Russian Foreign Minister Sergey Lavrov says Moscow is aware of French President Emmanuel Macron's initiative to save the 2015 Iran nuclear deal, noting that his boss, President Vladimir Putin, has already met the French head of state and given him his full support.
Reports emerged this week that Macron's plan, which he discussed in detail with US President Donald Trump and Iranian Foreign Minister Mohammad Javad Zarif in separate meetings, included a "softening" of economic sanctions against Tehran in exchange for some liabilities.
Speaking to reporters at a press conference on Wednesday, Lavrov confirmed that Macron had also filled Putin in on his plan during at an extraordinary Russian-French summit at Fort de Bragnacon a week ago.
"President Putin supported President Macron’s proposal aimed at restoring the viability of the Joint Comprehensive Plan of Action and all the agreements enshrined in it," he said, referring to the deal, which was signed between Iran and six world powers -- the US, the UK, France, China, Russia and Germany -- in 2015.
"Such steps will certainly be successful, if they are acceptable to all the parties to the Joint Comprehensive Plan of Action, including the Islamic Republic of Iran," Lavrov said without giving away any details of Macron's plan.
The initiative, according to a Saturday report by Bloomberg, will allow Iran to sell certain amounts of oil in exchange for fully implementing the JCPOA.
After leaving the deal in May 2018, Trump launched a "maximum pressure" campaign to force Tehran into renegotiating a new deal that met his demands: ending Iran's missile program and rolling back its regional influence.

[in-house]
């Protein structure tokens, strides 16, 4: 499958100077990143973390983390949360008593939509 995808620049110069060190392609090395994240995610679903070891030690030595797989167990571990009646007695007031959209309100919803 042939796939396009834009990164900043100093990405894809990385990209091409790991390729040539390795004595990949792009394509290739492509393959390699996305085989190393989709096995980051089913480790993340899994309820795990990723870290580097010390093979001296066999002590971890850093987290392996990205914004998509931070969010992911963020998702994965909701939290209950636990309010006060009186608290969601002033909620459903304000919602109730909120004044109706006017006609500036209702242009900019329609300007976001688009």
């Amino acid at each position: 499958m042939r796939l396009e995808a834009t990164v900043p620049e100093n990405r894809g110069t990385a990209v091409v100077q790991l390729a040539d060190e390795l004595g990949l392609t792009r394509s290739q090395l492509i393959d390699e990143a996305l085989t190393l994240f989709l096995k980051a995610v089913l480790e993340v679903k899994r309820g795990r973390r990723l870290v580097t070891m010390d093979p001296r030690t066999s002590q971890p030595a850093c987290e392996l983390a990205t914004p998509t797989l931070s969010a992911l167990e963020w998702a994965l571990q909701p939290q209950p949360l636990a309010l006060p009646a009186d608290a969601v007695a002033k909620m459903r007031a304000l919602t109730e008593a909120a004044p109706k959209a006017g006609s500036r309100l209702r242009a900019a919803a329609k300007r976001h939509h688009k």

Iran has reduced some of its commitments under the deal over the past few weeks after running out of patience with the UK, France and Germany, which have failed to take practical steps in protecting trade with Iran in the wake of US sanctions.
Tehran's measures include enriching uranium beyond the 3.67-percent cap set in the JCPOA and stockpiling enriched uranium beyond the deal's 300-kilogram limit. Tehran has warned Europeans that a third phase will see even more serious steps.
Iran says its reciprocal measures will be reversible as soon as Europe finds practical ways to shield the Iranian economy from unilateral US sanctions, which were imposed last year when President Donald Trump withdrew from the nuclear deal.
Macron said during a joint press conference with Trump on Monday that he looked forward to a meeting between Trump and Rouhani over the next few weeks.
"Nothing is for sure, things are eminently fragile," he told reporters as France concluded hosting the world’s seven top economic powers, known as G7, in the resort city of Biarritz.
This year's summit featured a surprise appearance by Zarif, who flew to Paris on Monday to meet Macron during his short stay.
Macron’s remarks came on the same day that Rouhani said he would be ready to talk to anybody, if it helped solve the country’s economic problems.
“If I know that by taking part in a meeting with a specific person my country’s problem would be solved, I would not shy away from it, because the main issue [for me] is the country’s national interests,” the Iranian president said.
Russian, French defense minister to discuss Iran
Meanwhile, the Russian Foreign Ministry announced on Wednesday that Defense Minister Sergey Shoygu was to host his French counterpart, Florence Parly, in Moscow on September 9.
The talks, which are to be held in 2+2 format, will also be attended by the foreign ministers of both countries and will revolve around the latest developments with regards to Iran, Libya, Syria and Venezuela, said Ruissian Foreign Ministry spokeswoman Maria Zakharova.
She also said that Zarif and Lavrov were expected to meet in Moscow on September 2 to discuss a range of issues, including the recent escalation of tensions in the Persian Gulf region.